The Work Of Ida Fink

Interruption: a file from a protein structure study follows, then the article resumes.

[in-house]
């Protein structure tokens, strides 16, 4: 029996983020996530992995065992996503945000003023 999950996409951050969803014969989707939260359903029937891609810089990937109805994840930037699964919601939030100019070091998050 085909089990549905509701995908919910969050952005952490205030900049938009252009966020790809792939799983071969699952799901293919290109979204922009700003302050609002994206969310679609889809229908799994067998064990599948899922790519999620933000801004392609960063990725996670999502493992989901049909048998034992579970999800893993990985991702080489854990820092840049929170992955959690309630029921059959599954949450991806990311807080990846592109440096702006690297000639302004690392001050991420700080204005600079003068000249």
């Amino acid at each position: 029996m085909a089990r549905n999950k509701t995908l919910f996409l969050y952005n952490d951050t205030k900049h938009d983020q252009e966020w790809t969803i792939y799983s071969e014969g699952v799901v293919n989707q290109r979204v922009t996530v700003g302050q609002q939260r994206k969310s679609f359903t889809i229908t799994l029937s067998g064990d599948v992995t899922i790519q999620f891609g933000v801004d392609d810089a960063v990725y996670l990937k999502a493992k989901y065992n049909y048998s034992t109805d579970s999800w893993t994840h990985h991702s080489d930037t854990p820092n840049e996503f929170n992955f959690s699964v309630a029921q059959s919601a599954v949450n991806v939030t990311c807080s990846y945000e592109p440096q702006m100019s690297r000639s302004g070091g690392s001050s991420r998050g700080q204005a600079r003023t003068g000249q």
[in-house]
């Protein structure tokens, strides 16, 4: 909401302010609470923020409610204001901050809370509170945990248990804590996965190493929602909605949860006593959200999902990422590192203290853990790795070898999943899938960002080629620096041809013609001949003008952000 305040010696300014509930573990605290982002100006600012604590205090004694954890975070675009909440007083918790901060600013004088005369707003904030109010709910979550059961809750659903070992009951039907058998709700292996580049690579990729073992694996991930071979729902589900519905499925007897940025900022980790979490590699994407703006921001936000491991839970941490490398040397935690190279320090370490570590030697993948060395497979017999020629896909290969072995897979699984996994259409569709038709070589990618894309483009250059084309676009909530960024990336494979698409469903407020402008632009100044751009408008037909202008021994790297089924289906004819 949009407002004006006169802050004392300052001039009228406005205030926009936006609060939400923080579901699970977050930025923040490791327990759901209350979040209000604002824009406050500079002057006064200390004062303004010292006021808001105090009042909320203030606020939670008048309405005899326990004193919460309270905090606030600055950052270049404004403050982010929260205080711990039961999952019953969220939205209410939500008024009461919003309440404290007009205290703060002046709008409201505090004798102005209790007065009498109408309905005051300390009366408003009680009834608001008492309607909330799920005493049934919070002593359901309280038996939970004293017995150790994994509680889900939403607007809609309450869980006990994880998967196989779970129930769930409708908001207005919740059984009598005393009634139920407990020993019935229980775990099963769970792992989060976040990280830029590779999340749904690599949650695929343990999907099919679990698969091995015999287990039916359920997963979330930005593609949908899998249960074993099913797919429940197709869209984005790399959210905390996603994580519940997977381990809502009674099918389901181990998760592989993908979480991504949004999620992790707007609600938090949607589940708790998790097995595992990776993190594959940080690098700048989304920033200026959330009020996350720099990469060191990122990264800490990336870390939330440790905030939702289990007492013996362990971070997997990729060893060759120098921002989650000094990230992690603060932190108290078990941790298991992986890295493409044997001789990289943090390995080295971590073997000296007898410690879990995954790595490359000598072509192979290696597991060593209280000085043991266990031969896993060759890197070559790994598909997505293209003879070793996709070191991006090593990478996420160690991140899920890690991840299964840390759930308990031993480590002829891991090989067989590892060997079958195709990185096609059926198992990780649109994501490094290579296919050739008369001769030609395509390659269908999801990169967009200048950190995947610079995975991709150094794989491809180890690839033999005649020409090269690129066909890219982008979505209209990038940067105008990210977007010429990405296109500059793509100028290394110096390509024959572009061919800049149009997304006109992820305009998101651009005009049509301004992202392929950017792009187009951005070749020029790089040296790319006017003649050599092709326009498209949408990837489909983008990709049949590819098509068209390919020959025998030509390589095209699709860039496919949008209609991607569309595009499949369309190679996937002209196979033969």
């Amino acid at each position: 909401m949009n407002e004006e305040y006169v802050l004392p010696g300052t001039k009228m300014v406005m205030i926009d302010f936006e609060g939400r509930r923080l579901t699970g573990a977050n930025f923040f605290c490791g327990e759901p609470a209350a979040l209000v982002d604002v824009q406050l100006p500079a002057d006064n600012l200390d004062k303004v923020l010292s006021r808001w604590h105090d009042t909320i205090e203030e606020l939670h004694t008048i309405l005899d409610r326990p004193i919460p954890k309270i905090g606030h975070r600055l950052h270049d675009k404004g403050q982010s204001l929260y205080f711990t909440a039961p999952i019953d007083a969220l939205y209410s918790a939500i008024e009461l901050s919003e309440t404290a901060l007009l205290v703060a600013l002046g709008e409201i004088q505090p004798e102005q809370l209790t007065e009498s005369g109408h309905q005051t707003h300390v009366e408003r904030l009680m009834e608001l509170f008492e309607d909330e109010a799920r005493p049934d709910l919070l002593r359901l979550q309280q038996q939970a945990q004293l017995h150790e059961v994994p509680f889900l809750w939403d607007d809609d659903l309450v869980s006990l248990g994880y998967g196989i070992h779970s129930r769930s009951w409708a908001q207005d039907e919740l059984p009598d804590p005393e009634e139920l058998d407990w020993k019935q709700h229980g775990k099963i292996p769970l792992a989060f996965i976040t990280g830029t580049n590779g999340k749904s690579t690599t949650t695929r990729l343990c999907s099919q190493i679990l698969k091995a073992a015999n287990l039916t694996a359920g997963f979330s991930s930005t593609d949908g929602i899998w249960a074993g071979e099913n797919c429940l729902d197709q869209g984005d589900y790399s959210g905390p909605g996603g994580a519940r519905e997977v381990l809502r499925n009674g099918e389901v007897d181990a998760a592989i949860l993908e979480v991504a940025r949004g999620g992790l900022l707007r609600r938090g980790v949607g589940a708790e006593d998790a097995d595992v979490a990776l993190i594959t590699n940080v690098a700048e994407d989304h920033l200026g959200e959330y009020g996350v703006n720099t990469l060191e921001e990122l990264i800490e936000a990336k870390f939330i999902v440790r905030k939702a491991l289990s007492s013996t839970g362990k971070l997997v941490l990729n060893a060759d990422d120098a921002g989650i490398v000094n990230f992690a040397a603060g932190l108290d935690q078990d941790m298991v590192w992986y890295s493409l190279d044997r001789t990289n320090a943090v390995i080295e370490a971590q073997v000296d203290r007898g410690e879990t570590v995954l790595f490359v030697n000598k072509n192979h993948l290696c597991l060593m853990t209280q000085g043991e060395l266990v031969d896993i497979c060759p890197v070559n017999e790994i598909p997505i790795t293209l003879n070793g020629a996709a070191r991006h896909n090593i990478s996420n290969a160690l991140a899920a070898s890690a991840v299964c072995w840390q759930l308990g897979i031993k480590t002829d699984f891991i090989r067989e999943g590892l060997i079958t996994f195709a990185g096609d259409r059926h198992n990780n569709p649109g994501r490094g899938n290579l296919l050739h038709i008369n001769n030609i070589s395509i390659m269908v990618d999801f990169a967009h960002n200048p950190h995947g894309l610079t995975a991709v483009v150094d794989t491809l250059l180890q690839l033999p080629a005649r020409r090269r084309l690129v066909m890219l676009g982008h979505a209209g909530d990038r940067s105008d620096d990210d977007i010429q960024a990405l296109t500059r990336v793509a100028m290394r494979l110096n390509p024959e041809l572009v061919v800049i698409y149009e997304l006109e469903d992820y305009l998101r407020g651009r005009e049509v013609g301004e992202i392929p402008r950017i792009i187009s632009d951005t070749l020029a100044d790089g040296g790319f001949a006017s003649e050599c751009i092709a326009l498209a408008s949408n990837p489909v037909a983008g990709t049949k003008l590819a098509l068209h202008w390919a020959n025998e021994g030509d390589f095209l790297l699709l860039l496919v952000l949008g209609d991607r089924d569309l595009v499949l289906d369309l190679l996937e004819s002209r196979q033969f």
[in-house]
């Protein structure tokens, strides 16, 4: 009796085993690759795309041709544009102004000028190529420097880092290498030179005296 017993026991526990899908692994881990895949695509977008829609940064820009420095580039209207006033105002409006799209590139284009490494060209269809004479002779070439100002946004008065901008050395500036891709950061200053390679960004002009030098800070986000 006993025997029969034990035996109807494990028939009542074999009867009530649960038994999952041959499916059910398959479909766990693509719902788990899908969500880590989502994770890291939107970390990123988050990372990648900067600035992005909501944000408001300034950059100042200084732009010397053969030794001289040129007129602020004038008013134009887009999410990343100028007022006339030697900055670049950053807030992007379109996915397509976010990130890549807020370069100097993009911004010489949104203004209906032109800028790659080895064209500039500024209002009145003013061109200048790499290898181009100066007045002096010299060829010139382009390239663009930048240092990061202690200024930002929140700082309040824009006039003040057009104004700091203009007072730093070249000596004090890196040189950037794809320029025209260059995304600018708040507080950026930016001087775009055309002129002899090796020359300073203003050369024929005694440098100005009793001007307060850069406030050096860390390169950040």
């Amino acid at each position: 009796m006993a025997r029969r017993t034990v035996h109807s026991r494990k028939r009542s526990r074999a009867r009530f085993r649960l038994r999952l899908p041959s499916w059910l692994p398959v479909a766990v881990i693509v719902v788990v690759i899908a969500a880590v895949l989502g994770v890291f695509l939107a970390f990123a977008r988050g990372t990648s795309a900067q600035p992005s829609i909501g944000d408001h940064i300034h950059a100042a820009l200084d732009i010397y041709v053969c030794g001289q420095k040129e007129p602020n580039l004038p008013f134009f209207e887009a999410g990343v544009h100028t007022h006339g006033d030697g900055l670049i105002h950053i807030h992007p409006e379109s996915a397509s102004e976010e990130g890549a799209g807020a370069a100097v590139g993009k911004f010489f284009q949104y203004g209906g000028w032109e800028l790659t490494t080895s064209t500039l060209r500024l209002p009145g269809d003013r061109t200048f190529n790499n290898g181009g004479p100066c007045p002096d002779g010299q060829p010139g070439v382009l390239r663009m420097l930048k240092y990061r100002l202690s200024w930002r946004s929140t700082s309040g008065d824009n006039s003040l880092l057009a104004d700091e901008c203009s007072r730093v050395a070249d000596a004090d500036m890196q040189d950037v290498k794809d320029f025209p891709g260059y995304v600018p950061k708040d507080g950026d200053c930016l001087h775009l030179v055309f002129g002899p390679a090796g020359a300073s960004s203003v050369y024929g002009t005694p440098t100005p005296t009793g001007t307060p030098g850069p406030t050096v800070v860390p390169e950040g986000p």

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The work of Ida Fink, in The Key Game, appeals to the sense of ethos or the sense of right and wrong. Through on family, the narrator is describing what is going on to the Jewish population around him after they make a decision, during the period of Nazis looking and capturing anybody that they believe is Jewish. He is also describing what some people in this story have to do in order to not be caught by the German soldiers. Some of the decisions the people in the story may have to make could go against their sense of right and wrong, yet they’re still doing them, even if their decisions to use somebody based on their looks or to teach a child to lie for a distraction is causing them stress. It seems that the father in the story is Jewish, so the Nazis are looking for him and his family. Though it seems that the parents of this three-year-old child are taking into account that he doesn’t look “Jewish” and that he has “blue eyes and chubby cheeks” (35) because the Nazis believed that Jewish people had a certain physical feature to them that made them stand out from the non-Jewish population. This narrator is describing what the Nazis thought to be the perfect race. So his parents were going to use the fact that the Nazis wouldn’t think he’s Jewish because he didn’t “look the part”. His parents know that using his “non-Jewish” looks to their advantage goes against what’s morally right but they’re still using him for protection. His parents are also using him to distract

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